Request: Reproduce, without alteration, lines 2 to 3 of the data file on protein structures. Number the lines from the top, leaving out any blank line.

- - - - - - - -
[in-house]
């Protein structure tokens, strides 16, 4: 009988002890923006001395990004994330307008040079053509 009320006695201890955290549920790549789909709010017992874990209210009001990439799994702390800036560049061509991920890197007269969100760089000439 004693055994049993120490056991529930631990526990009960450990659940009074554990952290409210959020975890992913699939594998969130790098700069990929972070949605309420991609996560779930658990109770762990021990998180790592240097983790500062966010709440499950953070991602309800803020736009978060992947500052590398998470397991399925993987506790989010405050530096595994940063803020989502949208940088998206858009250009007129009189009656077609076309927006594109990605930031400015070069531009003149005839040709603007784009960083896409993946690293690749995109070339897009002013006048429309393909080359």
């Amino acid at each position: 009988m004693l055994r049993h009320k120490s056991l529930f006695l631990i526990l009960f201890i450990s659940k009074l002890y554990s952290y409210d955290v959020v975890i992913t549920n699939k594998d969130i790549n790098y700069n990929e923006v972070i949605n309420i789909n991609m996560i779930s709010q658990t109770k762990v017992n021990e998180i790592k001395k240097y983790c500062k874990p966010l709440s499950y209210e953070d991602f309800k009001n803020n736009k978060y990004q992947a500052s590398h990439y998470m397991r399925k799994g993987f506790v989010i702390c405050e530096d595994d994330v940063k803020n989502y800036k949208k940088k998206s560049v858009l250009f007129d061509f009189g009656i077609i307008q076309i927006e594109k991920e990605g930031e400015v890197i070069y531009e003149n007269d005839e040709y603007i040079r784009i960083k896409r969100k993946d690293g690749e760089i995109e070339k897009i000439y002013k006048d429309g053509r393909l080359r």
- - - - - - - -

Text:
């Protein structure tokens, strides 16, 4: 009988002890923006001395990004994330307008040079053509 009320006695201890955290549920790549789909709010017992874990209210009001990439799994702390800036560049061509991920890197007269969100760089000439 004693055994049993120490056991529930631990526990009960450990659940009074554990952290409210959020975890992913699939594998969130790098700069990929972070949605309420991609996560779930658990109770762990021990998180790592240097983790500062966010709440499950953070991602309800803020736009978060992947500052590398998470397991399925993987506790989010405050530096595994940063803020989502949208940088998206858009250009007129009189009656077609076309927006594109990605930031400015070069531009003149005839040709603007784009960083896409993946690293690749995109070339897009002013006048429309393909080359």
């Amino acid at each position: 009988m004693l055994r049993h009320k120490s056991l529930f006695l631990i526990l009960f201890i450990s659940k009074l002890y554990s952290y409210d955290v959020v975890i992913t549920n699939k594998d969130i790549n790098y700069n990929e923006v972070i949605n309420i789909n991609m996560i779930s709010q658990t109770k762990v017992n021990e998180i790592k001395k240097y983790c500062k874990p966010l709440s499950y209210e953070d991602f309800k009001n803020n736009k978060y990004q992947a500052s590398h990439y998470m397991r399925k799994g993987f506790v989010i702390c405050e530096d595994d994330v940063k803020n989502y800036k949208k940088k998206s560049v858009l250009f007129d061509f009189g009656i077609i307008q076309i927006e594109k991920e990605g930031e400015v890197i070069y531009e003149n007269d005839e040709y603007i040079r784009i960083k896409r969100k993946d690293g690749e760089i995109e070339k897009i000439y002013k006048d429309g053509r393909l080359r």